COMIC-CON: Goyer, Biel & Reynolds on Blade: Trinity!

New Line presented the anticipated Blade: Trinity at this weekend’s Comic-Con and writer/director David Goyer, Jessica Biel and Ryan Reynolds were on-hand to talk about the December 10 film and to show two clips. Biel plays Abigail and Reynolds plays Hannibal, the two Nightstalkers who team-up with Blade (Wesley Snipes) to hunt down the ancient creature that is also hunting Blade. Here’s what was said!

David Goyer: Batman can beat everybody. We’ve long ago established Batman can beat Superman.

Jessica Biel: But Batman can beat Blade?

Goyer: Batman can beat everybody. Batman can just beat anybody.

Biel: OK. (Laughter from others)

Biel: I think Blade has really great weapons though.

Goyer: Yeah, but Batman is Batman. When I was kid in a comic book store there was a guy who ran a comic store, his name was Norm and there was this one little guy who said, “If Wonder Woman and the Hulk got into a fight, who would win?” And Norm said, “I think the Hulk would win. I think he would crush Wonder Woman’s head.” (Laughter)

Goyer: The kid was like “OK, thank you.”

Jessica, can you talk about the bulking up for this part.

Goyer: By the way, she has toned it down from where she was in the movie.

Biel: That’s true, basically Ryan and I spent about 2 months before we started shooting it in the gym every day.

Ryan Reynolds: How you bulked up, Thighmaster.

Biel: Ryan used the Tighmaster. We spent 2-3 hours in the gym every day, crazy nutritional plans, martial artist fight training every day for an hour. I had archery training every day, and that was just every day. I slowly but surely just got bigger and leaner.

How much getting used to being that person did it take.

Goyer: You guys got a little addicted to it in a weird way.

Biel: Absolutely.

Reynolds: You have to if you’re going to commit to that you’re going to have to find some way to make it bearable and enjoyable. I don’t know how you can do that.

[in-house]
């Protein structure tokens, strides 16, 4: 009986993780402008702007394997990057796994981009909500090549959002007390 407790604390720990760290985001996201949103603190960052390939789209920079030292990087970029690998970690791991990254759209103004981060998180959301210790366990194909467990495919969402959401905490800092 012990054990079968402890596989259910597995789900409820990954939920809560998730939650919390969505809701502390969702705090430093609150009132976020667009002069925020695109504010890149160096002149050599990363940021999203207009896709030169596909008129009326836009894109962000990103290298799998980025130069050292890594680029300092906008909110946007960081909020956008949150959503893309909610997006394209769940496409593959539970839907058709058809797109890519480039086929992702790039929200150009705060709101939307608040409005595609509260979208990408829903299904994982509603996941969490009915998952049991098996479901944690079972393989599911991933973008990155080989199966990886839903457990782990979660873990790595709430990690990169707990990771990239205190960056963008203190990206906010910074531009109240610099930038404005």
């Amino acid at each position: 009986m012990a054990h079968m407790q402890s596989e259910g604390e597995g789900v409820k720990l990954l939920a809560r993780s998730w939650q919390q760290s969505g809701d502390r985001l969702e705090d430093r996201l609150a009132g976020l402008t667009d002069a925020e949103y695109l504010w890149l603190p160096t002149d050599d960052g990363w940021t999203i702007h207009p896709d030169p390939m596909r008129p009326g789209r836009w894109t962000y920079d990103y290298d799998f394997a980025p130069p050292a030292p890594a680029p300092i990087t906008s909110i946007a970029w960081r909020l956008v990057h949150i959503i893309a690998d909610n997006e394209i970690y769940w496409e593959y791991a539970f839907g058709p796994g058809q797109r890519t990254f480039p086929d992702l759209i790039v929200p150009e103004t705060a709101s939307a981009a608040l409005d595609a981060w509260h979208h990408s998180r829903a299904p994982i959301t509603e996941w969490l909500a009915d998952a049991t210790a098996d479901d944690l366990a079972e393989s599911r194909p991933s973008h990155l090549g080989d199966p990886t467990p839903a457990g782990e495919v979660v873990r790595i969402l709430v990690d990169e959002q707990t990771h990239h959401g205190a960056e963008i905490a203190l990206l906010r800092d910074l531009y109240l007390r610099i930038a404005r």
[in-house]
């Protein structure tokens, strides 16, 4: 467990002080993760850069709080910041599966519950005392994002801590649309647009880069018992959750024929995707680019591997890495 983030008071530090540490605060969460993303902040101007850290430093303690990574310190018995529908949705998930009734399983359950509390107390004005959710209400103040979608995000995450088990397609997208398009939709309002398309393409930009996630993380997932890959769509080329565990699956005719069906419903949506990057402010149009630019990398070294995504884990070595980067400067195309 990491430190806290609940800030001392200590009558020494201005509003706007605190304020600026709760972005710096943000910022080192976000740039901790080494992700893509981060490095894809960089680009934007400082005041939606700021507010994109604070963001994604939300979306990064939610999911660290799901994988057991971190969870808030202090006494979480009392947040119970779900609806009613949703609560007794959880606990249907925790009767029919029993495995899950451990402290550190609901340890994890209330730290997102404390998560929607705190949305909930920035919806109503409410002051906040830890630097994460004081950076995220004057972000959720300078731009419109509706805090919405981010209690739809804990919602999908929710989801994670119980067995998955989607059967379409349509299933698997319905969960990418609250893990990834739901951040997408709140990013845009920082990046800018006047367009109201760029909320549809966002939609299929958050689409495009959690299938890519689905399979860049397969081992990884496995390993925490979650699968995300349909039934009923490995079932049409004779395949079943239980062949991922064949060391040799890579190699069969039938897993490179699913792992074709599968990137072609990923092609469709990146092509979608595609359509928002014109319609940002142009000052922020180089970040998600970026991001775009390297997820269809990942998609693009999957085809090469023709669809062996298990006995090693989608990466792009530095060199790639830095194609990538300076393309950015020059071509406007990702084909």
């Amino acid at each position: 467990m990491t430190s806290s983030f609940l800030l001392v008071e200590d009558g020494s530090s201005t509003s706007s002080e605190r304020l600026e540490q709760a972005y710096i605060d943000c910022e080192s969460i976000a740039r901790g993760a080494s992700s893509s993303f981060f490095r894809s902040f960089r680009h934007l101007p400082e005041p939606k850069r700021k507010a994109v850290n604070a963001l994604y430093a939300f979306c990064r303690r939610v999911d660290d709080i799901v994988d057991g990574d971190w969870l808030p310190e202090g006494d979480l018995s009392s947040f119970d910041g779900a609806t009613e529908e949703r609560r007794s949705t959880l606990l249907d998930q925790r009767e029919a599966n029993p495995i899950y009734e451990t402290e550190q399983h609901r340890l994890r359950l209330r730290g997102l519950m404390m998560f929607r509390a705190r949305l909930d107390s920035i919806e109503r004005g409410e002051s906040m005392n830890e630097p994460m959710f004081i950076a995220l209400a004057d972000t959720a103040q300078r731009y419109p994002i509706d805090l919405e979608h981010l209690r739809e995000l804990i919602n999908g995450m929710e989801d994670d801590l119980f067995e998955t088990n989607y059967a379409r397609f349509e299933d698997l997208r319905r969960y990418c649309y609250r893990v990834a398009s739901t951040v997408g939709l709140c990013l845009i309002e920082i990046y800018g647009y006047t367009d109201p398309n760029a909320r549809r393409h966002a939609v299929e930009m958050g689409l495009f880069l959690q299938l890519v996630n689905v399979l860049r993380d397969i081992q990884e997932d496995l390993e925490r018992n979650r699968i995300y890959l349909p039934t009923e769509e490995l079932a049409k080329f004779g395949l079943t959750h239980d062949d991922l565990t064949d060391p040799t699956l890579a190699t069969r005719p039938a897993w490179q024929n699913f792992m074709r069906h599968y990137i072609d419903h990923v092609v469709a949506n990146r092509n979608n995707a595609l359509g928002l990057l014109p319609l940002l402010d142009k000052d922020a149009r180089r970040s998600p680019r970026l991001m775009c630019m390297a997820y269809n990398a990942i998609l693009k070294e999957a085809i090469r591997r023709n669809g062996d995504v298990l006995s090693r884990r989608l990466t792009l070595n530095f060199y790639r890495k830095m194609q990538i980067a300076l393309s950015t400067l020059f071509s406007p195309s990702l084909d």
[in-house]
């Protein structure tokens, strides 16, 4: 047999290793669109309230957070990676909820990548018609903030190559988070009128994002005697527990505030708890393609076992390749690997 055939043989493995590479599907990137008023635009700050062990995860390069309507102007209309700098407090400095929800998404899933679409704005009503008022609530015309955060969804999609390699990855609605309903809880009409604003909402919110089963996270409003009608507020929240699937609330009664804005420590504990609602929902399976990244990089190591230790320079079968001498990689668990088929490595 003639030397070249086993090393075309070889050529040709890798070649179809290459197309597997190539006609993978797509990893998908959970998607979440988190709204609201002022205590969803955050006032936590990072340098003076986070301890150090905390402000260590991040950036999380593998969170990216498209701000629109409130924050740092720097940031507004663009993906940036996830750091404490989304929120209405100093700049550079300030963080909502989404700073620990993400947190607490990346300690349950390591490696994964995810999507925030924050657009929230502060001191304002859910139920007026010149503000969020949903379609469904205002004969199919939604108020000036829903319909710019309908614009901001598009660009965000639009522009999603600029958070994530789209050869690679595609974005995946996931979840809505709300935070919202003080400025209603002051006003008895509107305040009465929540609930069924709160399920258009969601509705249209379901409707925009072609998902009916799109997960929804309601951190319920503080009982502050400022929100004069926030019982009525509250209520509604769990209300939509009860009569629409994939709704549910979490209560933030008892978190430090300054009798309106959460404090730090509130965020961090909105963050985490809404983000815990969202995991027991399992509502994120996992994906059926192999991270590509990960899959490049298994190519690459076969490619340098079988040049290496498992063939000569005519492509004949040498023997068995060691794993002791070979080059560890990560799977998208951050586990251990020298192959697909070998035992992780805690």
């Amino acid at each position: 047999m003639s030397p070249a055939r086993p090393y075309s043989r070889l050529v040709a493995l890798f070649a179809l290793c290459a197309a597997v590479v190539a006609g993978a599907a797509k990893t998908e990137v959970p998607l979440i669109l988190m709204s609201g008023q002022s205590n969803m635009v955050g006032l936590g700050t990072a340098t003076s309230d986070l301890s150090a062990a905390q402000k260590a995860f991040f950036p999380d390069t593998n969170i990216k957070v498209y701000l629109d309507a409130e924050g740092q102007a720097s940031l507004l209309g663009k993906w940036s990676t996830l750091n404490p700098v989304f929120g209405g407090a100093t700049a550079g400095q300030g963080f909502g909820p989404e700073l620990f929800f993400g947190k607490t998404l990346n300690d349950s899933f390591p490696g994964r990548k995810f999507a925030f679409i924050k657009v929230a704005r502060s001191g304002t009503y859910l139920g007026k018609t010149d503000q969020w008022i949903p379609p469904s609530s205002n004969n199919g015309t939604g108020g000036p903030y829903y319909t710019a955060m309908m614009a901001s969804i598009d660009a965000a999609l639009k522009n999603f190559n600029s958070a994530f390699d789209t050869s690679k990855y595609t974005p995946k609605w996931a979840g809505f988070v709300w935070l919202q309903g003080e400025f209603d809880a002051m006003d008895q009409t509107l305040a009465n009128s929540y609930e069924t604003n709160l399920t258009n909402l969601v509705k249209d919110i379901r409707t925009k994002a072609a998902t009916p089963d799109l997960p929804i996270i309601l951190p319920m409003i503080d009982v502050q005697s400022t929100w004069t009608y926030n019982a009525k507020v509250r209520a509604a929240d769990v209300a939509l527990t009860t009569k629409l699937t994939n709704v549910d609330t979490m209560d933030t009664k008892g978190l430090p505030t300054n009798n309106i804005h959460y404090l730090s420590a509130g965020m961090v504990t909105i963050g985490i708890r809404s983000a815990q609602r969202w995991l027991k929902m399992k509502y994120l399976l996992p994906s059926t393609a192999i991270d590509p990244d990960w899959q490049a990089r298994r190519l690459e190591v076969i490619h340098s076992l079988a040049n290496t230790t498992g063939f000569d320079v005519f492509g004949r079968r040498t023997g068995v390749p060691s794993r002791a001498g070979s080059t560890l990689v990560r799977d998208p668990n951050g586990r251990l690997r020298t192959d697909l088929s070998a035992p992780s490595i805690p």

Goyer: A funny little anecdote one of the days when Ross Jest was shooting with the bow and arrow, you were off in the art show or whatever, and so we’ve got this camera aimed at her and we were shooting with the high speed camera, 300 fps, so it was very slow motion. She had learned to shoot this arrow very well. She was maybe 30-40 feet away, she was up in the air 3 stories and all the crew was behind safety lexan. The only thing that wasn’t uncovered was literally a 2″ by 2″ thing right in front of the lens of the camera. We said, “Aim for the camera.” Bam! Right down the lens into the housing of the camera. Destroyed like a $300, 000 camera. (Laughter)

Goyer: We actually got it on film. I’m actually going to put it on the DVD. It’s in slow motion, she shoots, she looks badass and there’s this pause and then she’s like…

Biel: It just cracked up. It hit the lens.

Goyer: It hit the lens. It embedded like 8 inches.

Biel: It just went “pshooooo”. In slow mo. the glass flew all the way back.

Reynolds: Poor guy looking down the pipe of that.

Goyer: I know.

Biel: And poor Alco. Alco was like, “My lens!”

Goyer: We actually ended up destroying like 5 cameras on that movie.

Reynolds: I wouldn’t worry about a piddly f***ing $300,000 lens when you had the most triumphant moment of your life.

Biel: I know.

Biel was asked about the archery training.

Biel: No the archery training was probably some of the hardest training that I did. It’s just muscles that you don’t even know you use in your back and you have to be really relaxed and focused. It was hard, it was really, really difficult.

Goyer: Jessica was a better shot. We used her stunt double in very few shots. Usually when there was flying glass and things like that. Jessica was a much better shot than her stunt double was.

Biel: I had much more practice with the bow than she ever did, and the actual poundage, I practiced with a much heavier bow, probably something like pulling 20-30 pounds back and then the arroow obviously goes much further and faster. We had such crazy pointy deadly tips on these arrows, that we had to drop the poundage down so that if I hit anything, I wouldn’t kill anyone.

Goyer: We did a test with some of arrows that she was firing. We did one test where it actually went through the wall of the set and we just said, we have to reduce the poundage because literally, she’s going to kill somebody.

What about Ryan’s training and weaponry?

Reynolds: I just had 30 guns on me at all times. That’s how I worked out every day was just putting my wardrobe on.

Goyer: You had the electronic pistols, that have little cameras on them with little mini-CD’s so they were first view of the movie. It watches what he just shot.

Reynolds: For most guys it’s porn, but for me it’s this. We also had a beefeater we called it. A huge Dirty Harry type of gun on my side. Remember, that old show, Sledgehammer. It felt like that. I slept with it. I talked to it. It was under my pillow. I also had this phone jacket. It was gigantic. It was actually built in the late 19th century. It’s a pump action shotgun that had 5 barrels. We ended up not using it.

Goyer: You’ll see it in one scene. If we ever do a Nightstalker film it will be in that because on the stock it has a mud-flap girl.